POLITICS: Grand Parade Question Time Debate: A Summary

Lucas gains support in Question Time debate as other candidates flounder.

Last night saw the General Election Question Time debate take place at Grand Parade, as the candidates of the four main political parties standing in Brighton Pavilion answered questions from their constituents on the major issues affecting public opinion in the build up to this election.

Brighton Pavilion remains a unique constituency, with UKIP scarcely featuring as an available option and the Green Party able to elaborate on the ideological base they have been limited to in nationwide debates, such is their popularity. That the UKIP candidate for Brighton Pavilion, Nigel Carter, asked that the audience be made aware that he has a Facebook page is met with sniggers.

Fully aware of the liberalness of the audience in attendance, Caroline Lucas kept it simple on the night. It was her debate to lose, after all, with opinion polls giving her a 10-point lead over Labour’s Purna Sen. Lucas stuck rigidly to her party line throughout, campaigning for free education, a re-nationalisation of the railways and an end to the ‘creeping privatisation of the NHS,’ amongst other issues. Only occasionally did the audience get a glimpse of the feisty nature that has endeared her to many during her time in the Commons, as she clashed with Conservative candidate Clarence Mitchell over the affordability of the Greens’ public spending plans.

Having noted the popularity of the Green Party amongst the students, both the Labour and Liberal Democrat candidates could be seen to consciously lurch to the left on key issues, leaving Clarence Mitchell isolated and alone on the right in defence of austerity. Though strong on local issues such as reducing parking charges and regenerating the seafront, which were welcomed warmly, the national Conservative dogma of ‘austerity and efficiency’ was continually laughed down by the audience. On multiple occasions throughout the evening, Mitchell was reduced to berating the audience for their rudeness towards him. Not a good night for the Tory, who may find come polling day that shouting at people is not the best way to get them to vote for you.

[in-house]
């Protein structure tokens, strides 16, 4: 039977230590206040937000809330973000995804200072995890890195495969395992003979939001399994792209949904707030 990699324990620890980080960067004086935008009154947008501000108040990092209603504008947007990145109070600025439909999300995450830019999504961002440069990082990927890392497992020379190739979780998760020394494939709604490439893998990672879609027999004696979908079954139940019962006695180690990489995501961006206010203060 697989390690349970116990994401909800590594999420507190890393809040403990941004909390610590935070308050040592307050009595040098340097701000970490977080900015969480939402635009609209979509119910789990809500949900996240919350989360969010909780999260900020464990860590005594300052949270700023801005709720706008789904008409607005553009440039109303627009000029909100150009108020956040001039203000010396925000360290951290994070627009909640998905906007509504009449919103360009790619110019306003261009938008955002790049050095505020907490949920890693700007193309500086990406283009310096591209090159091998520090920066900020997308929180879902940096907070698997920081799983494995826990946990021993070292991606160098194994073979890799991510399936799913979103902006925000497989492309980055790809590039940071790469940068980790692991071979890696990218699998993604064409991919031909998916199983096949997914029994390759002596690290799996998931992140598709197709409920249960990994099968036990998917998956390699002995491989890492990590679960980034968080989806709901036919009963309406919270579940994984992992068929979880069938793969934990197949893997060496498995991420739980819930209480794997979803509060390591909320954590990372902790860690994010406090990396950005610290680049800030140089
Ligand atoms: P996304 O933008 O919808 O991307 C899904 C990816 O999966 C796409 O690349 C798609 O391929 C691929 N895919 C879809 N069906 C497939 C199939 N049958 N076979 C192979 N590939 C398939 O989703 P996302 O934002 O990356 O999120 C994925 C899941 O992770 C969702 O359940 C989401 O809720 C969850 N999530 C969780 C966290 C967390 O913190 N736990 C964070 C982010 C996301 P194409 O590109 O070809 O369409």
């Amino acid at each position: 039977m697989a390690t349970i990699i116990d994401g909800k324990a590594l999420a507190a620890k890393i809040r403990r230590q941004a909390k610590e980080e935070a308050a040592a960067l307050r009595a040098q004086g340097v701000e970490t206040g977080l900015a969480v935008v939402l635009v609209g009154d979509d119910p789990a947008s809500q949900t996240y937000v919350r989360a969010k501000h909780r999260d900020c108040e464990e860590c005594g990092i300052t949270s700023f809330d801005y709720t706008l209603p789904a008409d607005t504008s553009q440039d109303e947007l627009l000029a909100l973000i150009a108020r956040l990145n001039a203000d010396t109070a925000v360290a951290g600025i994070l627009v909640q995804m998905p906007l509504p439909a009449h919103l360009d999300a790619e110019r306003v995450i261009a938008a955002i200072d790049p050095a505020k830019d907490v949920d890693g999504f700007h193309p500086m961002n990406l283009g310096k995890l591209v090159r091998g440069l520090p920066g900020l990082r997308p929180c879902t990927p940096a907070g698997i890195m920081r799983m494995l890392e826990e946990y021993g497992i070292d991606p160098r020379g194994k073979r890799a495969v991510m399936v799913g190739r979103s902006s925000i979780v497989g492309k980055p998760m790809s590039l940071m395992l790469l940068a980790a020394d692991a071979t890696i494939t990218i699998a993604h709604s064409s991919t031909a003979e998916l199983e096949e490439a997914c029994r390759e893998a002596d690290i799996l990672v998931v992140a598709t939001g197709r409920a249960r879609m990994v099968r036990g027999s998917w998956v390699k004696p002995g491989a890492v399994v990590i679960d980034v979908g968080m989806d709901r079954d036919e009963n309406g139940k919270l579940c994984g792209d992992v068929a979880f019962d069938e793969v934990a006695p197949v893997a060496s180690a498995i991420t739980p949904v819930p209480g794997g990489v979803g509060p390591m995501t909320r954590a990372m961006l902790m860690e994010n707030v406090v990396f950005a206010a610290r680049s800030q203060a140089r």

Liberal Democrat candidate and self-described left-winger Chris Bowers fared better, though the muted indifference to his thoughts is perhaps representative of national public opinion towards his party. Many current students were not old enough to vote in the last General Election, but they still remember that broken promise on tuition fees very well indeed.

Purna Sen also attempted to appeal to the left-wing, focusing on select Labour Party Manifesto points, including opposing profit being made from the NHS and capping private rents in line with inflation. However, Sen’s attempts to distance herself from her party in opposition to austerity were immediately rendered obsolete once she was reminded that the Labour Party Manifesto pledges to make cuts to spending. Repeatedly at odds with her party, Sen claimed to be pro-immigration, while Labour promises to control it (who could forget the anti-immigration mug?).

While Sen pulls to the left in Brighton, her party leans towards the right, ensuring a frustrating night for the Labour candidate, who, though popular, struggled to reconcile what she as a potential Labour minister would like to implement with what those in charge of the party feel is best for the country.

Ultimately, though, the winner on the night was Esther, the eight-year-old girl who kicked off proceedings by asking the candidates ‘why students have to pay so much money to go to university’, and gaining whoops and an unabashedly huge round of applause in the process. She melted hearts with her bravery, and was deservedly praised by all of the panellists. Talking of which, of the candidates Lucas undoubtedly emerged victorious, though, in front of such a partisan audience, she probably still would have gained the largest round of applause if she had just sat in silence for two hours.

By Lennon Craig

The Verse Staff

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